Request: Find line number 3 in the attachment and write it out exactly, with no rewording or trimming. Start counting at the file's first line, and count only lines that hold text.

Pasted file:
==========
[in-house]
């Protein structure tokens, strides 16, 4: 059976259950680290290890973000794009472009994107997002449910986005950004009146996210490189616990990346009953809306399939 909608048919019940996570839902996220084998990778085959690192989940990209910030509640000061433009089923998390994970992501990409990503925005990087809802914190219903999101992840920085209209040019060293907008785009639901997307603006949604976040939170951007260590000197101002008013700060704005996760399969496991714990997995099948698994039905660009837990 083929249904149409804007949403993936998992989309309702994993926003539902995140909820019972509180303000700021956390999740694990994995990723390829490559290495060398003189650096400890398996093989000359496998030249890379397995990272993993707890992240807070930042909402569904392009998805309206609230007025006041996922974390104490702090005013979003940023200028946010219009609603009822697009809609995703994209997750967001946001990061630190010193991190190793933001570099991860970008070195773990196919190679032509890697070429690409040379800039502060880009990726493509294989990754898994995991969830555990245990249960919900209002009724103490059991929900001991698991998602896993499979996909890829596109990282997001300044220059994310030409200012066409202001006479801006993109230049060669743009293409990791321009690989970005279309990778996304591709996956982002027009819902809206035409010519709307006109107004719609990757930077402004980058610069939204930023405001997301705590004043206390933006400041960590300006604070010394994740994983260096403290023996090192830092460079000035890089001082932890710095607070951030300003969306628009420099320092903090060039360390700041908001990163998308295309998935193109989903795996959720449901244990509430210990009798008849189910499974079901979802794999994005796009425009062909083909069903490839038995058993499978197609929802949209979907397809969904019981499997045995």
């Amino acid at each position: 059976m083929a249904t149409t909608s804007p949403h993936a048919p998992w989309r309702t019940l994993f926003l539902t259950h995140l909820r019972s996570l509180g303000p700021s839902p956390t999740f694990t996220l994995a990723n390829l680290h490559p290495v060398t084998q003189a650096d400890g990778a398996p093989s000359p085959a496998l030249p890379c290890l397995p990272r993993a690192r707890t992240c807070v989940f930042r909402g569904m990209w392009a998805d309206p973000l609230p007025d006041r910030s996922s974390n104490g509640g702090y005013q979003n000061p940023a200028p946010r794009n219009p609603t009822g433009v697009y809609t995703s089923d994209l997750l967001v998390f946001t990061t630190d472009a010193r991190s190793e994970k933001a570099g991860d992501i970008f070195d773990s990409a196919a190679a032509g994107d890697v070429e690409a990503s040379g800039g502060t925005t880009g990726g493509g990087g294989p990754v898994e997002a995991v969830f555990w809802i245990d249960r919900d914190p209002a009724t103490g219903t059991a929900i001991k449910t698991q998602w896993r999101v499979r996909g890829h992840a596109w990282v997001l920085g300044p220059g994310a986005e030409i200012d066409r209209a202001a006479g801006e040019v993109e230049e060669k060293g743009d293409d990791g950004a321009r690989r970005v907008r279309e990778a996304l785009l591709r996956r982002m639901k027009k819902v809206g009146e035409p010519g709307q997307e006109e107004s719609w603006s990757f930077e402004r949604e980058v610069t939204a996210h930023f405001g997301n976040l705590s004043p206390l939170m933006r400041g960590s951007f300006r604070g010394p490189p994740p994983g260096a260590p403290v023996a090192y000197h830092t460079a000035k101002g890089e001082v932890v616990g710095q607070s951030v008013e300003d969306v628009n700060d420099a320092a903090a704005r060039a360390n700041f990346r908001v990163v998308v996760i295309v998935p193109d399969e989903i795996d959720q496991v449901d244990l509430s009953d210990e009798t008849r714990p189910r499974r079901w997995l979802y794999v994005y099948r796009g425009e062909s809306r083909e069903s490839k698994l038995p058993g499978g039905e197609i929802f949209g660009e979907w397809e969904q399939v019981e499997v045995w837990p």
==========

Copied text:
């Amino acid at each position: 059976m083929a249904t149409t909608s804007p949403h993936a048919p998992w989309r309702t019940l994993f926003l539902t259950h995140l909820r019972s996570l509180g303000p700021s839902p956390t999740f694990t996220l994995a990723n390829l680290h490559p290495v060398t084998q003189a650096d400890g990778a398996p093989s000359p085959a496998l030249p890379c290890l397995p990272r993993a690192r707890t992240c807070v989940f930042r909402g569904m990209w392009a998805d309206p973000l609230p007025d006041r910030s996922s974390n104490g509640g702090y005013q979003n000061p940023a200028p946010r794009n219009p609603t009822g433009v697009y809609t995703s089923d994209l997750l967001v998390f946001t990061t630190d472009a010193r991190s190793e994970k933001a570099g991860d992501i970008f070195d773990s990409a196919a190679a032509g994107d890697v070429e690409a990503s040379g800039g502060t925005t880009g990726g493509g990087g294989p990754v898994e997002a995991v969830f555990w809802i245990d249960r919900d914190p209002a009724t103490g219903t059991a929900i001991k449910t698991q998602w896993r999101v499979r996909g890829h992840a596109w990282v997001l920085g300044p220059g994310a986005e030409i200012d066409r209209a202001a006479g801006e040019v993109e230049e060669k060293g743009d293409d990791g950004a321009r690989r970005v907008r279309e990778a996304l785009l591709r996956r982002m639901k027009k819902v809206g009146e035409p010519g709307q997307e006109e107004s719609w603006s990757f930077e402004r949604e980058v610069t939204a996210h930023f405001g997301n976040l705590s004043p206390l939170m933006r400041g960590s951007f300006r604070g010394p490189p994740p994983g260096a260590p403290v023996a090192y000197h830092t460079a000035k101002g890089e001082v932890v616990g710095q607070s951030v008013e300003d969306v628009n700060d420099a320092a903090a704005r060039a360390n700041f990346r908001v990163v998308v996760i295309v998935p193109d399969e989903i795996d959720q496991v449901d244990l509430s009953d210990e009798t008849r714990p189910r499974r079901w997995l979802y794999v994005y099948r796009g425009e062909s809306r083909e069903s490839k698994l038995p058993g499978g039905e197609i929802f949209g660009e979907w397809e969904q399939v019981e499997v045995w837990p």